Nike: Firing a Missile
Once the Army Air Defense Command Post received word of an impending attack, it notified its battalions. As the target entered the range of the acquisition radar and the missiles at each battery readied for launch, a "blue alert" status sounded, signalling that all personnel should go to battle stations. Three missiles were brought above ground, one at a time, on the elevator, and pushed to the satellite launchers and locked in place with pins. The fourth missile was brought to the surface on the elevator, where it could also be launched.
The chief of the launching section removed the air regulator safety pin and the missile support yoke safety pin. The launching crew checked for stray voltage and continuity at the detonator receptacle on the launchers with the squib (or detonator) tester. If test readings were within acceptable tolerances, the launching crew made the connections and removed the booster squib shorting plug. The chief of the section then announced over the intercom: "Launcher 1, 2, 3, and 4 ready."
An Army film on Nike Hercules provides a visual re-creation of the firing of a missile. Safety was the central theme stressed in the film. Among the precautions that were employed were a series of color-coded streamers attached to critical plugs and keys. For example, red streamers were attached to those mechanical parts that had to be removed before the missile could be launched. Even when the streamers were removed, personnel had to use special keys to unlock the "awesome power" of the missile system.
After preparing the missiles for launch and checking the area to ensure all personnel were below, the section chief descended into the underground personnel room, closing the escape hatch cover behind him. The section chief then entered the magazine room, closed the vents, and returned to the personnel room, securing blast-proof doors. He checked the pin board to ensure that all the safety pins and the booster squib shorting plug were present. At that time, he also inserted the crew safety keys and placed them in the "fire" position. At the launching control console, there was a green "ready" light for each section, and a green numbered launcher identification light for each section in action. The "missile prepared" meters for each section indicated the number of missiles ready for launch in each section.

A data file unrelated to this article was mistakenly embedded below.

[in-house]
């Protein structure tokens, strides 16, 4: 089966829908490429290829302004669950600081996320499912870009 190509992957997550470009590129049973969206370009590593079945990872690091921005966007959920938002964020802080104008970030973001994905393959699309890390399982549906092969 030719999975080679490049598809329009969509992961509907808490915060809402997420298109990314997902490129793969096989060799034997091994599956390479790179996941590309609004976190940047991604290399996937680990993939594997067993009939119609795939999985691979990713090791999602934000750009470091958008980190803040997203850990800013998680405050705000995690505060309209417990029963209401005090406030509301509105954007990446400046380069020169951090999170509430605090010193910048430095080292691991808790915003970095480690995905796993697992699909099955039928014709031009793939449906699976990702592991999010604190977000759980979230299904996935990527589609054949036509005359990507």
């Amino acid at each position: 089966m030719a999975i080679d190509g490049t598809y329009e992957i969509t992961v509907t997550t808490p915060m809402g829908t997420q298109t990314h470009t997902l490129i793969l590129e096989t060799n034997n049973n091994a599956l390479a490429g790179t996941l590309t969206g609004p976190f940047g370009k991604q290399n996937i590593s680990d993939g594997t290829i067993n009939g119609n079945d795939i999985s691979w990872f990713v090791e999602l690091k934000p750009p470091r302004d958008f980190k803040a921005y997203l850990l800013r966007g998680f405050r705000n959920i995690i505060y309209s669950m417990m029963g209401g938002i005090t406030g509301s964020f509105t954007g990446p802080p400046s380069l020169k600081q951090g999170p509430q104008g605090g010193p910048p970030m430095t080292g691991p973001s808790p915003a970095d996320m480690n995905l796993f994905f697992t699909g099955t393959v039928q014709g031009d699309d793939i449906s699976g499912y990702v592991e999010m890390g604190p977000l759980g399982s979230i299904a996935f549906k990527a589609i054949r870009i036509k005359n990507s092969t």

As the target came within range of the acquisition radar, the battery control officer corroborated the target appearing on the plan position indicator with the early warning plot data received from the Air Defense Command Post. At this time, the alert status switched from blue to red. The battery control officer and the acquisition radar operator designated the target to the target-tracking radar, and interrogated it by using the identification friend-or-foe facilities on the console.